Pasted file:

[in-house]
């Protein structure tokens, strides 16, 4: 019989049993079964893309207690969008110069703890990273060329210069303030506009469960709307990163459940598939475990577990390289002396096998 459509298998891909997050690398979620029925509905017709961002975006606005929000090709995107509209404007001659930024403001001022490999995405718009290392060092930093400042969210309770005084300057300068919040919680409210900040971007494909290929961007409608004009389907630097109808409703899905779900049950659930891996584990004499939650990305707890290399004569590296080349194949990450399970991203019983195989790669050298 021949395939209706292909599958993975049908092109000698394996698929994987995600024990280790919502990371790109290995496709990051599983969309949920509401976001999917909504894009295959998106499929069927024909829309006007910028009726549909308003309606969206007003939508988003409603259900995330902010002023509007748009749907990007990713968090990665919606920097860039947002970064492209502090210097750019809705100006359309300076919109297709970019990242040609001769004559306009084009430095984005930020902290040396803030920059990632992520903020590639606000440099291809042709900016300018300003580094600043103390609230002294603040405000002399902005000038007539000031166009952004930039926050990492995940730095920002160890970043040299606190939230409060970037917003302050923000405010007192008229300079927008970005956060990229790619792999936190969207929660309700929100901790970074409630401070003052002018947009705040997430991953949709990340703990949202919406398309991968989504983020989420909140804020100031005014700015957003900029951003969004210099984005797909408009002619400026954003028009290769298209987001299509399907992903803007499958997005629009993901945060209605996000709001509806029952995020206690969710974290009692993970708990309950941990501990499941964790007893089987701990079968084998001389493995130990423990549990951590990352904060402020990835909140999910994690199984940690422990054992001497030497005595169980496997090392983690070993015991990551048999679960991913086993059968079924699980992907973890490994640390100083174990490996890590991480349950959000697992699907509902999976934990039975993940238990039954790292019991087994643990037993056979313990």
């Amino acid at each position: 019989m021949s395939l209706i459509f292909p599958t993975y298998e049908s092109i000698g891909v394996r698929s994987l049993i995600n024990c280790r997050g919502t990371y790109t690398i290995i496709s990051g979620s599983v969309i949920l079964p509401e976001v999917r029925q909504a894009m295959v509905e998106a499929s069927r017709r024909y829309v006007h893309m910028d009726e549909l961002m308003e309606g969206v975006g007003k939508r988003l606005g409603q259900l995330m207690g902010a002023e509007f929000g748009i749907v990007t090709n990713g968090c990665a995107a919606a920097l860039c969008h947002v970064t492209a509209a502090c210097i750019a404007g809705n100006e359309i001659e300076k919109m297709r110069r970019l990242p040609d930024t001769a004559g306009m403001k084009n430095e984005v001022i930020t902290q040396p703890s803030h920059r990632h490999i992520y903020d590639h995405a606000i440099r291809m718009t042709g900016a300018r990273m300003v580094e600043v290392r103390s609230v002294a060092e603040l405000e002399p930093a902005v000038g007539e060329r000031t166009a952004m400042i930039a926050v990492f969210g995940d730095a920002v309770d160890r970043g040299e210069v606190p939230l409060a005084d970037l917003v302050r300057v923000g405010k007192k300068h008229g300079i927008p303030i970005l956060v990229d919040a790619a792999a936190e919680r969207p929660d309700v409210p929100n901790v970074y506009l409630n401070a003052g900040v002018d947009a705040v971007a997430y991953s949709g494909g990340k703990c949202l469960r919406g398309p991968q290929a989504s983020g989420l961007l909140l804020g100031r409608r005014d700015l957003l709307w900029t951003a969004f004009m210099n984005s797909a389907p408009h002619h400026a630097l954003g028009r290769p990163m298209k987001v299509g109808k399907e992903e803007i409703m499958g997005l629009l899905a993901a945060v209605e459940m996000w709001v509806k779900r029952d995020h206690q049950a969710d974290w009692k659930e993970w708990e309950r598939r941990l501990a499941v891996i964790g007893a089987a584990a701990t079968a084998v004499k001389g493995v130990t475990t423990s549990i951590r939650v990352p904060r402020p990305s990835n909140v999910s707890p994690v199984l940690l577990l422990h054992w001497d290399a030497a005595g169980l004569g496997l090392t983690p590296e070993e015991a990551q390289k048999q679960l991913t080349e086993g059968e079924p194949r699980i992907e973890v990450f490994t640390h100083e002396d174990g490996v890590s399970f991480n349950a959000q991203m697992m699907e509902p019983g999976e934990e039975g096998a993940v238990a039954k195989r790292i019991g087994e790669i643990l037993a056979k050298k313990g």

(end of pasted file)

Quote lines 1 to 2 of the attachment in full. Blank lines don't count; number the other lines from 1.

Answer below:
[in-house]
């Protein structure tokens, strides 16, 4: 019989049993079964893309207690969008110069703890990273060329210069303030506009469960709307990163459940598939475990577990390289002396096998 459509298998891909997050690398979620029925509905017709961002975006606005929000090709995107509209404007001659930024403001001022490999995405718009290392060092930093400042969210309770005084300057300068919040919680409210900040971007494909290929961007409608004009389907630097109808409703899905779900049950659930891996584990004499939650990305707890290399004569590296080349194949990450399970991203019983195989790669050298 021949395939209706292909599958993975049908092109000698394996698929994987995600024990280790919502990371790109290995496709990051599983969309949920509401976001999917909504894009295959998106499929069927024909829309006007910028009726549909308003309606969206007003939508988003409603259900995330902010002023509007748009749907990007990713968090990665919606920097860039947002970064492209502090210097750019809705100006359309300076919109297709970019990242040609001769004559306009084009430095984005930020902290040396803030920059990632992520903020590639606000440099291809042709900016300018300003580094600043103390609230002294603040405000002399902005000038007539000031166009952004930039926050990492995940730095920002160890970043040299606190939230409060970037917003302050923000405010007192008229300079927008970005956060990229790619792999936190969207929660309700929100901790970074409630401070003052002018947009705040997430991953949709990340703990949202919406398309991968989504983020989420909140804020100031005014700015957003900029951003969004210099984005797909408009002619400026954003028009290769298209987001299509399907992903803007499958997005629009993901945060209605996000709001509806029952995020206690969710974290009692993970708990309950941990501990499941964790007893089987701990079968084998001389493995130990423990549990951590990352904060402020990835909140999910994690199984940690422990054992001497030497005595169980496997090392983690070993015991990551048999679960991913086993059968079924699980992907973890490994640390100083174990490996890590991480349950959000697992699907509902999976934990039975993940238990039954790292019991087994643990037993056979313990």